December 23 2019

Travelling with an Amputation

With the cold weather settling in a lot of people are planning a winter getaway. Whether it be to visit family or get a break from the cold weather on a beach it takes planning. When you are an amputee it may take a little extra planning, but we are here to help you arrange a holiday that is as stress-free as possible.


As you are planning your trip, take the time to check your prosthetic. It is important to make sure all the parts are in good working order. If you notice any cracks, tears, loose parts or unusual sounds in your prosthetic be sure to book an appointment with your Prosthetist.


Before you leave for your trip, whether you are flying or driving, consider giving your prosthetic a good cleaning with mild, unscented soap and a washcloth.


Don’t Forget;

  • Socks for your prosthetic

  • Socket liner

  • Small tool kit with a screwdriver

  • Plastic bags to put around your prosthetic if you are near water or sand

  • Prosthetist’s phone number

  • Body powder to help keep your residual limb dry in humid and hot conditions

  • Antibiotic cream


If you are flying, getting through security can be intimidating and overwhelming, especially if it is your first time with a prosthetic. Feeling prepared can help. We have gathered up some information to help ease your worries.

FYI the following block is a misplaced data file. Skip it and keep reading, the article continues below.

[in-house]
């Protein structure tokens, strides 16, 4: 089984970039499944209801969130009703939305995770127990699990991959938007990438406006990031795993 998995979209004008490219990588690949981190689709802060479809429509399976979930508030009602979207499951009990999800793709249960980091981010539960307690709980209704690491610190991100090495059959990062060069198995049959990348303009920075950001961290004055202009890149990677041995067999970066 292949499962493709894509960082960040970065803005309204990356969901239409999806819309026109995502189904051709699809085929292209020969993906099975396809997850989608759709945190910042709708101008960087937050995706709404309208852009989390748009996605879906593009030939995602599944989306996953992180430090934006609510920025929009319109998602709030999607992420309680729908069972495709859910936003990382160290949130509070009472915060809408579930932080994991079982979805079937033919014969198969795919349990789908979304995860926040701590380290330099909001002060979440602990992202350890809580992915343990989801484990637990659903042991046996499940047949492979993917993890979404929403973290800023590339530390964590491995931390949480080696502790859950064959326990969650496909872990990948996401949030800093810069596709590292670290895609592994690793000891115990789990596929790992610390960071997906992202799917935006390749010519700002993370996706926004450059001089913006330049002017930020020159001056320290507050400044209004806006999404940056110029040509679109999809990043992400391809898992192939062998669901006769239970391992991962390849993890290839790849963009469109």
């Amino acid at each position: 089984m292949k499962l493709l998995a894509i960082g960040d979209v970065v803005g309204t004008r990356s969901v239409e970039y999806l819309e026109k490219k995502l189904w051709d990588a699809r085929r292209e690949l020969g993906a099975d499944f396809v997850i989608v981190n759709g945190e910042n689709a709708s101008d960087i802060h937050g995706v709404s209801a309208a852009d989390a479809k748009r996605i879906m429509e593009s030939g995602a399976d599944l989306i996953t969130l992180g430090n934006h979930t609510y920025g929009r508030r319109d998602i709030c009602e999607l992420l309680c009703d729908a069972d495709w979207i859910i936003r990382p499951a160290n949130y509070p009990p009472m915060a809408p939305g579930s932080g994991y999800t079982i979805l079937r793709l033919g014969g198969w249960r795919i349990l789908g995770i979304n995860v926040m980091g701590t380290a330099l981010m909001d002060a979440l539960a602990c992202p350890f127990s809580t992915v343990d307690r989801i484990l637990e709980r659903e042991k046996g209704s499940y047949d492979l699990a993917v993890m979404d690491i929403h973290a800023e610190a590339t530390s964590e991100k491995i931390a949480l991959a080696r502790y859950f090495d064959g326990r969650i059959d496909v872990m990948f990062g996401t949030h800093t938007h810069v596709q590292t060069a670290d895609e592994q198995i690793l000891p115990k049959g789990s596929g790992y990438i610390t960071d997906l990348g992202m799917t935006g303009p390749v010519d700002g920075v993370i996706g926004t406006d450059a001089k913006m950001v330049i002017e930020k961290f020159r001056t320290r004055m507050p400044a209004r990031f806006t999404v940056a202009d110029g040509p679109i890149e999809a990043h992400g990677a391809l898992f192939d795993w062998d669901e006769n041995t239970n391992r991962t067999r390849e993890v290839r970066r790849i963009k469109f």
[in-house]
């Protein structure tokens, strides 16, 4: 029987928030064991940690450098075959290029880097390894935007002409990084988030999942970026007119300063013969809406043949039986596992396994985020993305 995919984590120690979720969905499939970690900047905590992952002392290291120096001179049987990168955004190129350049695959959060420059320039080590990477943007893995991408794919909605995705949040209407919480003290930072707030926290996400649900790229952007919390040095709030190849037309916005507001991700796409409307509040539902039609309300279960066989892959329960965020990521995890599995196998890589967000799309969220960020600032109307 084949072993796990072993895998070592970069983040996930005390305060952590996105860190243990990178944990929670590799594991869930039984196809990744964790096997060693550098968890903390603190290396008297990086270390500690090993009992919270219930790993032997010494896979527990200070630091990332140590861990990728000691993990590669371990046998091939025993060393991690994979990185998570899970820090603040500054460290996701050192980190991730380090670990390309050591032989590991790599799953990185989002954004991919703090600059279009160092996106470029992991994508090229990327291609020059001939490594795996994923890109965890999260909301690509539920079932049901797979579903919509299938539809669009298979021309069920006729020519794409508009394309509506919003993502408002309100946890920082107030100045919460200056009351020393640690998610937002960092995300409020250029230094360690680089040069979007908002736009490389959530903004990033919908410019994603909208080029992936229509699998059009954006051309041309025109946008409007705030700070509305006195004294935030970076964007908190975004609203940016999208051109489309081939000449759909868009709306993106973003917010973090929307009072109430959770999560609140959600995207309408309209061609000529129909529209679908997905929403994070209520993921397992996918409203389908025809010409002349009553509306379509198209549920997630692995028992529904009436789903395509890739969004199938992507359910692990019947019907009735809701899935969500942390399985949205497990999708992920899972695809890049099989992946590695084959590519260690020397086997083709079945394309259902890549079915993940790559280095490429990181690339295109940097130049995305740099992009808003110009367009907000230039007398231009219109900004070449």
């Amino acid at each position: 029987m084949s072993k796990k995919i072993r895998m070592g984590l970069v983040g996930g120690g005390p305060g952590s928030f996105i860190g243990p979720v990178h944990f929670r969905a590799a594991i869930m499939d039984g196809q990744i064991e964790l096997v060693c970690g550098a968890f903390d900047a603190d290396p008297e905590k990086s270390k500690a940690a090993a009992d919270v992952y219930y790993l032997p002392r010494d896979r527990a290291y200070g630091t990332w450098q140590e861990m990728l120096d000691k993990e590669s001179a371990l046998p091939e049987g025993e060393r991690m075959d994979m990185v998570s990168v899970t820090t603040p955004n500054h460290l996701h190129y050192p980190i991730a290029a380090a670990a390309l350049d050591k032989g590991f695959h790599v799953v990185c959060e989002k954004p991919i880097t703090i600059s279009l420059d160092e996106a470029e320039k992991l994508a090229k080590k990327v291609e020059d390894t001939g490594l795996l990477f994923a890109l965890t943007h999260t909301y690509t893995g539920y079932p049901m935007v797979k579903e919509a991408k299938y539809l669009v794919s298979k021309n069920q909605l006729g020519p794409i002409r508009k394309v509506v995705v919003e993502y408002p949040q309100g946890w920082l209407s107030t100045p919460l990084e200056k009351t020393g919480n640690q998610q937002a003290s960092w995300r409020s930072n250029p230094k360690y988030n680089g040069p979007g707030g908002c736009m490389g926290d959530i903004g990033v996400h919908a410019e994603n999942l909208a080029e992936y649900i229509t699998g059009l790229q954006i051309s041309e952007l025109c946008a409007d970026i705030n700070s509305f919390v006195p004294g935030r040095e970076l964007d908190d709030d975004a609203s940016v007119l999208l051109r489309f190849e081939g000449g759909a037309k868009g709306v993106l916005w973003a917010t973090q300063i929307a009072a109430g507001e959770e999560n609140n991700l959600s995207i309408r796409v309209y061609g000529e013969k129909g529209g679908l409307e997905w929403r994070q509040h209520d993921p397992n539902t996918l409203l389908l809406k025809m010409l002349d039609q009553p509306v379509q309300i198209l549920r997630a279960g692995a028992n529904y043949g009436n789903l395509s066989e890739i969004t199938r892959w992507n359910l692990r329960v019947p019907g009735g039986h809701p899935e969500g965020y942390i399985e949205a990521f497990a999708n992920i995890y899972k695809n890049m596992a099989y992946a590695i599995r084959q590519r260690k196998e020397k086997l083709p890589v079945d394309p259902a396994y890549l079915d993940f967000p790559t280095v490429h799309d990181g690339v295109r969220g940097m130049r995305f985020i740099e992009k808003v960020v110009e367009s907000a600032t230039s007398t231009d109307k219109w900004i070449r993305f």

• The CBSA officer will want to see and touch your prosthetic. You will not need to remove it. Being upfront with them will help to streamline the process. You can always ask for a private screening if you are not comfortable in the crowd. If you choose to have a private screening, CBSA always tries to have two officers of your gender present.

  • There are many devices that are permitted through security such as wheelchairs, canes, crutches but they may require additional screening. You can see a full list here.

  • Ask for a seat at the front of the plane to make things easier and give you the much-needed extra room. Be sure your seat is not at the emergency exit.

  • Consider asking for wheelchair assistance even if you are confident in your mobility. If you are in a large airport and have to make it from one end to the other in a hurry it will help to ease the stress if you already know you have help waiting.

  • Most airlines have different rules for passengers that are flying with vital medical equipment. Your checked baggage restrictions will likely change. You will have to research the specific airline you are flying with. So, for example, if you are flying with a limb that is for a sport, be sure to plan accordingly.


It is important to allow yourself extra time to get through security. It will be a lot less taxing on you and anyone you are traveling with if you do not feel rushed. It will take you extra time to get through the entire process.


If your holiday is well planned and you are prepared it will make for a wonderful time!




Tags: amputation, amputee, travel, Prosthetist, winpo, wpgpo, prosthetic